For business leaders who’ve been around for awhile there’s nothing new under the sun. That doesn’t mean you shouldn’t remain flexible and open to new solutions. But, if history has taught us anything it’s that there’s a rarely a time in any industry when it isn’t in flux, either reeling from the latest disruption or racing to the next innovation.
In an information dense environment, where one shaky quarter can lead to panic in the staffroom, remaining calm is a challenge that will set great leaders apart from the pack. Drawing from your experience to inform how you make decisions in the present will help you be a more effective leader.
Staying agile with technology
Agile is more than just a buzzword. Keeping abreast of the technology landscape involves more than just spending money on the newest technology tools. Great business leaders listen to what their staff tell them, and are prepared not just to change their business, but to change themselves.
We see all too often the way an outdated approach to leadership can leave a business stranded in the ocean, too bloated with inefficient processes to turn their future around. Are you the kind of leader who is prepared to stand up and be counted? Sonia Macdonald of Leadership HQ thinks the solution for the challenge of change and taking risks is for leaders to remain agile in the face of ever increasing technology.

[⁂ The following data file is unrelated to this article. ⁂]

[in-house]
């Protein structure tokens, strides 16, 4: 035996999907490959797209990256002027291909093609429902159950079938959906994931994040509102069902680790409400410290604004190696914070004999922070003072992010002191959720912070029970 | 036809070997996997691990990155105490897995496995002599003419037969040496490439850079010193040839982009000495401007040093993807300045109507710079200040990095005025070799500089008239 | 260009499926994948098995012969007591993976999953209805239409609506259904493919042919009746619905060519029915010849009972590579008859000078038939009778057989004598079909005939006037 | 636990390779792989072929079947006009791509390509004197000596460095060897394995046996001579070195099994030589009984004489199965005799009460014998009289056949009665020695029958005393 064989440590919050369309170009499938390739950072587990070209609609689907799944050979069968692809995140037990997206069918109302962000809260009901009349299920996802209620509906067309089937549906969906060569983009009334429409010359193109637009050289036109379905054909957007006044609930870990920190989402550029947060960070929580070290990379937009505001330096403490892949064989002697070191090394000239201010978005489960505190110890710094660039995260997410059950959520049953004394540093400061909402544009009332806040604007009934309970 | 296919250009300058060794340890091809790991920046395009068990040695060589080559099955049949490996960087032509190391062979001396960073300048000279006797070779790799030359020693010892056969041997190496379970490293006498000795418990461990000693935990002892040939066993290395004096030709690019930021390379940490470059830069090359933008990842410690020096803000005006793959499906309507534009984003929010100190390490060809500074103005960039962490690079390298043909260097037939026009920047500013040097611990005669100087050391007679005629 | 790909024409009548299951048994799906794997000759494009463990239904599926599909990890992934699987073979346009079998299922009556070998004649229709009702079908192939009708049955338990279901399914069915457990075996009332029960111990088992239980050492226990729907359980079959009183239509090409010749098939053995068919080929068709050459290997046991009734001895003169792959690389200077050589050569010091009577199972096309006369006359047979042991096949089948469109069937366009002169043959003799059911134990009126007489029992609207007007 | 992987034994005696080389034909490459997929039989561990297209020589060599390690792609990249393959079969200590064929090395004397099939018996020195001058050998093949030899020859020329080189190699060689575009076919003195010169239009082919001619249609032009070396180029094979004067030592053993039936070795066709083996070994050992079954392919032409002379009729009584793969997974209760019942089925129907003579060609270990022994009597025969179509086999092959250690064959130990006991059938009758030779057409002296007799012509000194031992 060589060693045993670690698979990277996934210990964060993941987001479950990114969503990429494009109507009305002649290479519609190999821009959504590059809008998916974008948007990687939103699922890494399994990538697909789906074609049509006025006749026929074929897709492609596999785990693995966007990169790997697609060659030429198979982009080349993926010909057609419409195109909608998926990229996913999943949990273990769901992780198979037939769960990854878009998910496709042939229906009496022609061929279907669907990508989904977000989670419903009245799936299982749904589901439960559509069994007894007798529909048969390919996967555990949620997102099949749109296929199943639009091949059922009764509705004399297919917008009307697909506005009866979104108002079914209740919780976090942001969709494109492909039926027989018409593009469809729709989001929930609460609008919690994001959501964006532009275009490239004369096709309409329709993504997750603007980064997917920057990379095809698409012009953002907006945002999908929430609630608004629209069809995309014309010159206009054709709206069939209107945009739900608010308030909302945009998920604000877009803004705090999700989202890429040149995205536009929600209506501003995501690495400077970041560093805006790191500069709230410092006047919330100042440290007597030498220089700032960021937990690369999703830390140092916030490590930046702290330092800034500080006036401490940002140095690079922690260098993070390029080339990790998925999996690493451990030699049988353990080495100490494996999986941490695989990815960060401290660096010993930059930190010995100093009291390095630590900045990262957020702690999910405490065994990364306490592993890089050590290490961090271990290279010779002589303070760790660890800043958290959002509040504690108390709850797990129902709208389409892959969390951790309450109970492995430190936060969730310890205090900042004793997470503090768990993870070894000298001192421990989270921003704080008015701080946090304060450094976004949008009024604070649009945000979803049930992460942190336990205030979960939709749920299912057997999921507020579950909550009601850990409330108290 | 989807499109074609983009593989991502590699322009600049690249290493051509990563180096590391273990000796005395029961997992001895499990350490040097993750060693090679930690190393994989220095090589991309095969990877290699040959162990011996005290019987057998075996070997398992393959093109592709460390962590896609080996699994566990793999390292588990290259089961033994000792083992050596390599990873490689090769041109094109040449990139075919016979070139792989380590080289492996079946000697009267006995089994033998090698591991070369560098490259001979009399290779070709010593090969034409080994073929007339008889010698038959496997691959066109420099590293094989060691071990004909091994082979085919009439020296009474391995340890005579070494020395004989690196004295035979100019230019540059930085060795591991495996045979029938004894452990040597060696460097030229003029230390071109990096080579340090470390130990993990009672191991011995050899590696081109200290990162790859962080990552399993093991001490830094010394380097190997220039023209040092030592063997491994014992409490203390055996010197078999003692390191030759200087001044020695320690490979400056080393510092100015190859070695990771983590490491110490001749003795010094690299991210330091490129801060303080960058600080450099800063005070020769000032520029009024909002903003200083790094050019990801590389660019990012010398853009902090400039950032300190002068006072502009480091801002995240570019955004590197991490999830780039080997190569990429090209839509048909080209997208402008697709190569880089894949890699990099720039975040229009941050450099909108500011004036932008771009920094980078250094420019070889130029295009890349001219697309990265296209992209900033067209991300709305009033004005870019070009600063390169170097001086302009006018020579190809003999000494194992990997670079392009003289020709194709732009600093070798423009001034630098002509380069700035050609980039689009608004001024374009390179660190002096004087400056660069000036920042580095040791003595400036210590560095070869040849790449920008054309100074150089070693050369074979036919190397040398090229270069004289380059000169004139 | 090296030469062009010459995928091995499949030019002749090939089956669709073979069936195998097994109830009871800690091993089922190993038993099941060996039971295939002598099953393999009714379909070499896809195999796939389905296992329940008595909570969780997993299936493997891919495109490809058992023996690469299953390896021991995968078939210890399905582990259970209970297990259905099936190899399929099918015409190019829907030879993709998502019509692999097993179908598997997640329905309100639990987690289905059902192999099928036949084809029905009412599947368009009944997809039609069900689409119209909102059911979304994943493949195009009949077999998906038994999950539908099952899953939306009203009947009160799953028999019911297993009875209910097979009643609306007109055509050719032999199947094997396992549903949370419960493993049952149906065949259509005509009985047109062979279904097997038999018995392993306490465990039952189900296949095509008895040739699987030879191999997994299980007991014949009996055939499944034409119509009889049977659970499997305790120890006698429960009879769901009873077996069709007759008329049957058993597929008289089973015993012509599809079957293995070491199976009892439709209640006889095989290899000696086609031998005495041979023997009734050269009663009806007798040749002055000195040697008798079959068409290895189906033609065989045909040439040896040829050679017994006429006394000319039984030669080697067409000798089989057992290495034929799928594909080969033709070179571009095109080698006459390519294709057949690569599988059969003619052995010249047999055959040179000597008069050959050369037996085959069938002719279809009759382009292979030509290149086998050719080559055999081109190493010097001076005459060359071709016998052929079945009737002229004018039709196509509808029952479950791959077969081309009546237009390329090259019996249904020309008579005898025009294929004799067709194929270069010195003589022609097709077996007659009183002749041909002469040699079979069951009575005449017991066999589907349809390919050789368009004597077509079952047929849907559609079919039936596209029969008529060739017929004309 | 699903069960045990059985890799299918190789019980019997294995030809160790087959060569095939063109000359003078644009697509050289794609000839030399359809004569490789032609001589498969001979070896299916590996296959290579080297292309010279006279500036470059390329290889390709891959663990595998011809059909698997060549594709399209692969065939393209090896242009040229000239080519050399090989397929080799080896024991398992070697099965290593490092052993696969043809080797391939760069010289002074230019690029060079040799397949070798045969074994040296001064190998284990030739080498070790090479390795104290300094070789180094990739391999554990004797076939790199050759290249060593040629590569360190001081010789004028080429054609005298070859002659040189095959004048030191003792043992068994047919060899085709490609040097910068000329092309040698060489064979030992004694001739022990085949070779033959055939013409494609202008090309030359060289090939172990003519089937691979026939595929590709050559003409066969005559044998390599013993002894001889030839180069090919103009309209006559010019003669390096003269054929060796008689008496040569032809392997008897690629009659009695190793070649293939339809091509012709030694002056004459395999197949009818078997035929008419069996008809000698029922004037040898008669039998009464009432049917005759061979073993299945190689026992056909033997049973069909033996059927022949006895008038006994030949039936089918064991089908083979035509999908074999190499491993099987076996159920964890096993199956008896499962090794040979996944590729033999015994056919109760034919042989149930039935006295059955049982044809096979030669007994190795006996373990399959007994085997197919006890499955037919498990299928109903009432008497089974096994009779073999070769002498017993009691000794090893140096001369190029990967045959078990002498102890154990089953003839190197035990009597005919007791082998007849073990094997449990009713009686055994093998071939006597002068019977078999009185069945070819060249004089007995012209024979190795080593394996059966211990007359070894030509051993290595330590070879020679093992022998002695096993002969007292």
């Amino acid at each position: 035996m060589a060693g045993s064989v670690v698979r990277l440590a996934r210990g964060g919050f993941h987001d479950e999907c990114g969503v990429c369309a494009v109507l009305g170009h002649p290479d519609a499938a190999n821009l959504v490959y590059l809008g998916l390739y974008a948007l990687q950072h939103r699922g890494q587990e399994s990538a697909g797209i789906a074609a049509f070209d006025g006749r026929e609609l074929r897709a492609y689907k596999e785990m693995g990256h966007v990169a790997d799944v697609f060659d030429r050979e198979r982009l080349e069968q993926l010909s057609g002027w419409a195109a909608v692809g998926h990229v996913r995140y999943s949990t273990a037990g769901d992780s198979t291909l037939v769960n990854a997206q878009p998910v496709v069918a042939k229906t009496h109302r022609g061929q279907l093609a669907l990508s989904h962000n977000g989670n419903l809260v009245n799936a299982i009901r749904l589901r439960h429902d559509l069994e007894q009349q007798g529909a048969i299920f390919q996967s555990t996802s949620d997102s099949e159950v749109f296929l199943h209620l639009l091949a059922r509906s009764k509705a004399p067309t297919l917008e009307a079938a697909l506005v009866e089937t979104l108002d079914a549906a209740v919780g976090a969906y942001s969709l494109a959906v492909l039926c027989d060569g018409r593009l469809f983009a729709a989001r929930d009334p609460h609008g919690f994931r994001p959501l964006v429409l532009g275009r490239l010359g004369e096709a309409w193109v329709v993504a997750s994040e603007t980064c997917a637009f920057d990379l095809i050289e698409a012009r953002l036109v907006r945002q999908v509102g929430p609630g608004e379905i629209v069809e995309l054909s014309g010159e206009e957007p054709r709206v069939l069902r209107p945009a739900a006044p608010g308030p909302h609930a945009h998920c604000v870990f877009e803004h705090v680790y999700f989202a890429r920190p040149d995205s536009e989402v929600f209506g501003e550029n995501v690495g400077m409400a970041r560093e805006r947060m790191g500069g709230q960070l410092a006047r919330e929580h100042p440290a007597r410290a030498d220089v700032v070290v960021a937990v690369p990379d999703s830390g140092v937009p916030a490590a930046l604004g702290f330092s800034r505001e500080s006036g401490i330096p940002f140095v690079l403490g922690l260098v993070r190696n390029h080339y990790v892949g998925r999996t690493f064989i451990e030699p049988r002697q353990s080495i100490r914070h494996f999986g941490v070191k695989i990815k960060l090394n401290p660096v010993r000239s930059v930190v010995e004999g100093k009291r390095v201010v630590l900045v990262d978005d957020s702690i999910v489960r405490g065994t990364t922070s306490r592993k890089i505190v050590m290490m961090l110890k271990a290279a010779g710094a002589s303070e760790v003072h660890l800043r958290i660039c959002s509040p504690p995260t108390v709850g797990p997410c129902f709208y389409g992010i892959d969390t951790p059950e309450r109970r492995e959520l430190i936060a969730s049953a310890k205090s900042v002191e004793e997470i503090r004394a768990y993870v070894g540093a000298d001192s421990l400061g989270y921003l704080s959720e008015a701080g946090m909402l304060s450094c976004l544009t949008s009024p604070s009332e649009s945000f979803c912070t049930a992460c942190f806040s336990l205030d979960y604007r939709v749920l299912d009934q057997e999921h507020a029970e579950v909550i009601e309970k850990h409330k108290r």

“The pace of change is increasing thanks largely to technology. If leaders aren’t agile enough to keep up, they hold back an entire team and ultimately, the organisation. To become agile and able to lead through change, leaders need to be constantly assessing themselves and reflecting on where they are and what they’ve learnt. Take risks, learn from the results and listen to feedback. You’re reshaping yourself and those are the tools that will help you do so. It takes courage, so step up and so it, and you’ll be an awesome leader.”
Being open to new business models
“With the business world and technology always evolving, the biggest challenge for leaders today is determining a clear path for success. Depending on your industry, there are now many different business models you could adopt, so it's important to stay on top of industry trends and be adaptable. As a leader, you need to be able to objectively evaluate whether or not you need to evolve and take a different path to achieve success.”
Brian Tracey, Brian Tracey International
Business as usual; what does it mean to you?
As a leader, you may be inclined to trust your instincts, to err towards a highly conservative approach in evaluating new business models and their suitability. Instincts can be a double edged sword, however, and many organisations are demanding more than just experience to inform how they make strategic decisions.
Unleashing the power of data driven decision-making could prepare you for future leadership challenges, but are you prepared to challenge yourself by remaining open to industry trends and changes?
Challenging behaviour through intergenerational collaboration